Resistor, Capacitor and Inductor are three circuit elements that are known to us for more than 200 years. However while formulating mathematics for non-linear circuit elements, Leon Chua predicted the need for another circuit element in 1960. This mysterious element suppose to provide a relationship between charge and magnetic flux.
Discovery of Memristor
Despite the efforts of many scientists and engineers, memristor could not be physically realized for decades. In 2006, R. Stanley Williams from HP research LAB claims to discover the memristor. Although this device does not have the ideal IV characteristic (shown in below figure) predicted by Leon Chua, it does have a relationship that is expected from memristor. That is the device resistance is related to the current flowed through it.
The memristor invented by Stanley and his team is a two terminal device, which contain a layer of Titanium Dioxide(TiO2) between the two platinum terminals. TiO2 is a wideband semiconductor material. When a voltage is applied across the terminals, Oxygen vacancies are pushed away from the positive terminal creating two sublayers of TiO2 and TiOx (oxygen deficient titanium oxide). As current flows through the device width of the TiO2 layer changes which changes the resistance of the device. The attracting feature of the device is the new resistance will remain as it is when no voltage is applied to it. This means, it will store it state indefinitely without consuming power. This means memristors can be used as non volatile memory witch fast switching speeds.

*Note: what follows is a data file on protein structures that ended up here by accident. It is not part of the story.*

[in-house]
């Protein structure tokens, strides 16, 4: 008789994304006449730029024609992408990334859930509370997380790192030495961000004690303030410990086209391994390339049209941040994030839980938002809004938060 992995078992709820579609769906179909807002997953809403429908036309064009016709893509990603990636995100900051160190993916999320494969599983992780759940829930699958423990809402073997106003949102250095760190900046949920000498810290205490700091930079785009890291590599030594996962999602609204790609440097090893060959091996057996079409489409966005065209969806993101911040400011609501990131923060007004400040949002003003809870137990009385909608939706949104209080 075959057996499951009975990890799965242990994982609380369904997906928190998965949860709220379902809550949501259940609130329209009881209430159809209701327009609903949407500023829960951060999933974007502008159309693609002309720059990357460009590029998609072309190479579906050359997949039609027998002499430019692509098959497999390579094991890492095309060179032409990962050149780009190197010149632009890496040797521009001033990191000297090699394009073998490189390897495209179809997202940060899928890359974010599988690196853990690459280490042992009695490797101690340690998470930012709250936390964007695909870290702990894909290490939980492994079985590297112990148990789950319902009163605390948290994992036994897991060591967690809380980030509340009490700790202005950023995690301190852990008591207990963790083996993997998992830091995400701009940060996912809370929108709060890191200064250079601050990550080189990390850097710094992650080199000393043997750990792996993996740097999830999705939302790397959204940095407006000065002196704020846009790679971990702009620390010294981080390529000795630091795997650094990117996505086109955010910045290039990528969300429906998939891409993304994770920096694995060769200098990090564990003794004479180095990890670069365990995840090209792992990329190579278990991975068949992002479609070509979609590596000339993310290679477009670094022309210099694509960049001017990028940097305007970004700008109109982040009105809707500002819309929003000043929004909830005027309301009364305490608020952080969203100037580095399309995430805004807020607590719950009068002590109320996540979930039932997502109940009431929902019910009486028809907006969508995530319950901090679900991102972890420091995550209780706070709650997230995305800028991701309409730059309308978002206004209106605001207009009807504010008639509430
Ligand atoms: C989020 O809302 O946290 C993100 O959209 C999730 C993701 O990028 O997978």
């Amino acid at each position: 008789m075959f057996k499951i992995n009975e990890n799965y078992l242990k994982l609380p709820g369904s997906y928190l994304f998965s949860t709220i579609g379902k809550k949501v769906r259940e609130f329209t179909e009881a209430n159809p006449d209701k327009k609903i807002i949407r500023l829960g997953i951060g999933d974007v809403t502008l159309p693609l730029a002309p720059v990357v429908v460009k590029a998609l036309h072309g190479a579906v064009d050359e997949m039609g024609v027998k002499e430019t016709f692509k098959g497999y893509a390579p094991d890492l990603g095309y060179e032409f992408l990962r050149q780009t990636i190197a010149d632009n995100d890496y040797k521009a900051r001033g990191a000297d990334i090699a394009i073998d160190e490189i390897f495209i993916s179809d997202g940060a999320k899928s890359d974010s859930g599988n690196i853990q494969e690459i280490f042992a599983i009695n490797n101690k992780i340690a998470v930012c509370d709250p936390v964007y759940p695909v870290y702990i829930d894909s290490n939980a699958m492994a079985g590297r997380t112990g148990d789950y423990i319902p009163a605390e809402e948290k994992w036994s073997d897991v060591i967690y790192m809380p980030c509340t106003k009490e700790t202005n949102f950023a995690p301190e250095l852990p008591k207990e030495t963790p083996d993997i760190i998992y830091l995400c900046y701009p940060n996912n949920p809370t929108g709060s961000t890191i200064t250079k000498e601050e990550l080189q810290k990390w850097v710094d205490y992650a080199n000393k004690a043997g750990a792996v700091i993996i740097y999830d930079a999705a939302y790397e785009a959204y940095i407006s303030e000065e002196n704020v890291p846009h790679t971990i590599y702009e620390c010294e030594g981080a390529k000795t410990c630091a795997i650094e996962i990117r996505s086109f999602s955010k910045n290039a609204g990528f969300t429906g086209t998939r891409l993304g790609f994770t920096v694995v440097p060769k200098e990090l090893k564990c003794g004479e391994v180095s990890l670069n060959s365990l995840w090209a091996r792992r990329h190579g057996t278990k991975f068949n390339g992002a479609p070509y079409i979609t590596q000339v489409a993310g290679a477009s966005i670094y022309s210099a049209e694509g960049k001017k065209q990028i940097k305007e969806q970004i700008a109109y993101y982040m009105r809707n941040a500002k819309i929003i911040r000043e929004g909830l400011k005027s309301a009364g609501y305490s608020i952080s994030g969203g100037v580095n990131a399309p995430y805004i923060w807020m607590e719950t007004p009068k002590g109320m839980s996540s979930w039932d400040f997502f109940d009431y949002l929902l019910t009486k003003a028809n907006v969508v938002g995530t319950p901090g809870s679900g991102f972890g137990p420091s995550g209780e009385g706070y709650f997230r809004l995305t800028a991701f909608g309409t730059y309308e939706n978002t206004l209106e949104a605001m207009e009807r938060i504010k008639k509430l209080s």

Memristor is a promising device for many applications. It’s ability to store it’s state without consuming power and the ability to manufacture it using the current CMOS technology has attracted many tech companies. Some of the applications that might use memristors are listed below.
- Synaptic/Neural/Analog computing
- Programmable Logic (i.e FPGA)
- Memory (i.e Flash and DRAM)